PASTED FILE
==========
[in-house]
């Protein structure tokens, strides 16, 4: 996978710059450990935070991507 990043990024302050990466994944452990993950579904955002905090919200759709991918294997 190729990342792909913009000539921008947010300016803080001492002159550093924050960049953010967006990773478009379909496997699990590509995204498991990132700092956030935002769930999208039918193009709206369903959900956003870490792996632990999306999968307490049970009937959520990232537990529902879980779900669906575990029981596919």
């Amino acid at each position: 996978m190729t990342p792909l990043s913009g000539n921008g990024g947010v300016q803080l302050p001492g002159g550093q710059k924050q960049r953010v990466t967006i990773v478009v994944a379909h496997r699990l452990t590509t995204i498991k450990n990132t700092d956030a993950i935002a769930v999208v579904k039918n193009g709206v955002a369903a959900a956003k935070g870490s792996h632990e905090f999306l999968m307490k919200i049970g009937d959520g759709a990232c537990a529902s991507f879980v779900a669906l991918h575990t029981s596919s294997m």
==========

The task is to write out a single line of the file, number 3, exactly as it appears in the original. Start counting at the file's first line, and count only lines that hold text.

């Amino acid at each position: 996978m190729t990342p792909l990043s913009g000539n921008g990024g947010v300016q803080l302050p001492g002159g550093q710059k924050q960049r953010v990466t967006i990773v478009v994944a379909h496997r699990l452990t590509t995204i498991k450990n990132t700092d956030a993950i935002a769930v999208v579904k039918n193009g709206v955002a369903a959900a956003k935070g870490s792996h632990e905090f999306l999968m307490k919200i049970g009937d959520g759709a990232c537990a529902s991507f879980v779900a669906l991918h575990t029981s596919s294997m």